Born 2 Die - This song opens with jazzy extended chords, doubled by synths.They standout thanks to Prince’s languid rocking of his wah pedal, adding expression to each chord after he’s played it. Later in the album,he closes out Stand Up and B Strong with a fiery wah-drenched solo, showing he mastered every type of wah expression.

Hot Summer - In the middle of this funk opus comes this unexpected surf-rock tune.Prince’s palm muted, fuzzed out power chords open the track like an R&B Summer of 69. He pulls out his Chuck Berry licks for the middle 8, too.

Same Page,Different Book - The guitar tones on this album are sublime. The James Brown-style chord stabs on the high strings are cutting and tight, while the lower single-note funk melody lines on the wound strings are fat and quacky. The riff here reminds us of Mark Ronson’s UptownFunk – an anachronistic comparison because this song is actually four years older.

Yes - When the guitars on this album aren’t clean, they’re fuzz-powered. Here that fuzz comes over a Motown drumbeat and gives some serious grunt to this celebratory number’s basslines.

One Day We Will All B Free - To close out the album,Prince has one guitar riff that incorporates everything great about funk guitar: syncopated rhythms, compact chords voicings, and staccato single notes. The whole album sounds totally fresh.

My point being, and like I said in my own review, you only get back what you put in. If you come to W2A with, eh, accurate knowledge of what P is aiming to achieve and the records influences, it’s a deeply rewarding and gratifying experience. However, that’s not to say P made it as impenetrable to all but musicians and musicologists - it’s a pretty accessible work I think. Maybe too accessible - that was always P’s kryptonite - sweetening the medicine.
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Reply #41 posted 08/09/21 11:09pm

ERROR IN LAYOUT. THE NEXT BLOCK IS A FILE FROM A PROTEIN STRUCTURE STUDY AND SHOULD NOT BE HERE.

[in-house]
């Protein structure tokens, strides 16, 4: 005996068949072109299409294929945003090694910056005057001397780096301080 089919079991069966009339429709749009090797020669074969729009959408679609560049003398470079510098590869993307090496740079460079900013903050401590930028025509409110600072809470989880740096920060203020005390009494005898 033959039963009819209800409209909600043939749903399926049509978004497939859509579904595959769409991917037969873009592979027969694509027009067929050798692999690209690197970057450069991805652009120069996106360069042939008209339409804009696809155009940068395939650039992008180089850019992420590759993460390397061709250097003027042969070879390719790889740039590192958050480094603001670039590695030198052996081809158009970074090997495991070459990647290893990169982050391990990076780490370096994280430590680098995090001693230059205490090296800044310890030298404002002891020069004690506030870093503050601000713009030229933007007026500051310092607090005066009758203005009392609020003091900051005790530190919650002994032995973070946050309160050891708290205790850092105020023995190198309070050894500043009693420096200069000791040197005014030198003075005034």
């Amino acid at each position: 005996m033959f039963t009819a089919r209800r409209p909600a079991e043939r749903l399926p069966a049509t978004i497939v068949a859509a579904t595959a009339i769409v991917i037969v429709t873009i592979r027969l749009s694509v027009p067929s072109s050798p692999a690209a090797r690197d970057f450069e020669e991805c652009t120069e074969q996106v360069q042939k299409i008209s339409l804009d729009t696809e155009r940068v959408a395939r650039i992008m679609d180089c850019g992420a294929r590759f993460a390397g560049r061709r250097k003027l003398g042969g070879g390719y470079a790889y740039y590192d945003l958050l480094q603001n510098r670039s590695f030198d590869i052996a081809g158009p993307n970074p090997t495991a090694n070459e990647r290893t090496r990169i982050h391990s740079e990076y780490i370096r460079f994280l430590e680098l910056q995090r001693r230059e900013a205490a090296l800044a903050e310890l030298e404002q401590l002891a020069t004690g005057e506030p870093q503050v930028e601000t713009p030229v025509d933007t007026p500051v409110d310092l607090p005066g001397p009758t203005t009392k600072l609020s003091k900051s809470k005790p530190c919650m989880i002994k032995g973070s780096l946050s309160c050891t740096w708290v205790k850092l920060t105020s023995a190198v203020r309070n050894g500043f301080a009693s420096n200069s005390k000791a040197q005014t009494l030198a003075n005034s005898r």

Vannormal

master said:

Vannormal said:

-

And that too !

Would be great Number23. Give it a go.

smile

-

My humble opinion...

Could it be that he shelved it because the presence of his own voice is somewhat left out ? Faded ?

Not all that much to the front ?

Or that most songs are just (mediocre, uninspired) two chord songs with two chord change for chorus ?

The uninspiring breaks and additions... we all actually love his music for that alone tbh.

The lack of originality of most songs ?

The lack of full Prince (hands-all-over) production ? (think about the 20TEN album...)

The (slower) pace of the whole album ?

The lack of inventive synth use ? (Prince has a trademark on this one imho, and there isn't much 'new sound' to discover).

The way-to-much-mixing-to-the-front of the (fine) female voices ?

The abscenes of interesting guitar solos ?

The diminshing distorted guitar use, or the way most (louder) guitar parts are mostly mixed to the back ?

The meager uptempo and dance songs ?

The use of a poor electric sounding piano ? (he did that more often lateron too. compare it with the sound of his early piano recordings...)

The preaching and the worrying messages ?

The absence of colaborations with bigger names ?

Or was the Jehova thing coming to some sort an end (for him) ?

I mean...

-

''When She comes is just fantastic classic Prince''

And is my stand-out track so far.

-

So would u say apart from that, it's fantastic? Better than sign o' the times? Hopefully there's more stuff like this in the vault.

-

Certainly not. It remains a mediocre solid Prince album.

But being open to another person's way of looking at things I'm capable of listening with another ear or have a different experience.

Number23 's review gave me another listen and feel, whisch can be very enrichening.

But SOTT is uncomparable and irrelvant to compare even.

-

"The whole problem with the world is that fools and fanatics are always so certain of themselves.
And wiser people so full of doubts"
(Bertrand Russsell 1872-1972)
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Reply #42 posted 08/11/21 7:25am

TheFreakerFant
astic

avatar